Acton Institute Powerblog

Hope and The Hunger Games

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The Hunger Games may lack a single reference to religion or God, but as Jordan J. Ballor and Todd Steen point out in an article for First Things, the books and film presents a secularized alternative to the Christian virtue of hope:

The only hope that the residents of Panem have is in themselves. The best they can hope for is that perhaps someone might repay a good deed with one in return. As readers of the novel or viewers of the film, we also want to find hope in whatever situation we encounter, real or fictional. We see flashes of goodness in people and the order in creation and believe that better things are possible. How does this hope persist in Panem or in our world? Why does the idea of hope resonate with us to such a great degree?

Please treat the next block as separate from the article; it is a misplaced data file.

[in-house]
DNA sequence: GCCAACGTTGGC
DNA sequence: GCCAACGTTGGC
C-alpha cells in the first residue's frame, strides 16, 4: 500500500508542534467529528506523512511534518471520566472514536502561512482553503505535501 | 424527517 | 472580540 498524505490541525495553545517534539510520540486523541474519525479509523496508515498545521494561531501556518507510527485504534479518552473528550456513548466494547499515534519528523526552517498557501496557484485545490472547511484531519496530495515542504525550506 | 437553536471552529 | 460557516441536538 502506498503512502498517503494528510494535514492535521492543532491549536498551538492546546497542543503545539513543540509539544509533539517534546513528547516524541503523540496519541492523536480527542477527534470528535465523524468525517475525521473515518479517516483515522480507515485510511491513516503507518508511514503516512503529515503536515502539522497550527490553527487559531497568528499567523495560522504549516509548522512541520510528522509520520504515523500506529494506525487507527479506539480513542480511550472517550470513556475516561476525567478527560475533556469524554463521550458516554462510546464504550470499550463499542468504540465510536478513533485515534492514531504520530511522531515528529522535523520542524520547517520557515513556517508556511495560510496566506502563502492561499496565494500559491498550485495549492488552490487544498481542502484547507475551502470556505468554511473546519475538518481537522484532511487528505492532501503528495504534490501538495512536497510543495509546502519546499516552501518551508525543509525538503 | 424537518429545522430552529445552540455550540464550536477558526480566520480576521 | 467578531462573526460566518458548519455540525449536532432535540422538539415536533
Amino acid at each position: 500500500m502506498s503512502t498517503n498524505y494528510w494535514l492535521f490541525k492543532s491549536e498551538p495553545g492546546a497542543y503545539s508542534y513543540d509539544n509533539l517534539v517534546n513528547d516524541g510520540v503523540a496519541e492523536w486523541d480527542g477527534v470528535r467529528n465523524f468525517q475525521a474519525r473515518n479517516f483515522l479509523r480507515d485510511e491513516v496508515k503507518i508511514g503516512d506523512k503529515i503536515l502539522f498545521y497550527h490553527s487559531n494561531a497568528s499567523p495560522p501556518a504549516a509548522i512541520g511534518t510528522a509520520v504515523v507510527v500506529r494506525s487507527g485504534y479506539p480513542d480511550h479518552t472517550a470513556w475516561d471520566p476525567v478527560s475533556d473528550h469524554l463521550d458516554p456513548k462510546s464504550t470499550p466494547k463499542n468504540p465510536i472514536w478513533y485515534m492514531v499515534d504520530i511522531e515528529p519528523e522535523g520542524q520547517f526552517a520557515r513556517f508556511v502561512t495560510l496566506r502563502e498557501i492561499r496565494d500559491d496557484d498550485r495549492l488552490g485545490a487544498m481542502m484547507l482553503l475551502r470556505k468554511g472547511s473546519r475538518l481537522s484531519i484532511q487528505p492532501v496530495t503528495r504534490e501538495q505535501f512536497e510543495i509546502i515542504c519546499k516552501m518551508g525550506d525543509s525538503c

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Joe Carter Joe Carter is a Senior Editor at the Acton Institute. Joe also serves as an editor at the The Gospel Coalition, a communications specialist for the Ethics and Religious Liberty Commission of the Southern Baptist Convention, and as an adjunct professor of journalism at Patrick Henry College. He is the editor of the NIV Lifehacks Bible and co-author of How to Argue like Jesus: Learning Persuasion from History's Greatest Communicator (Crossway).

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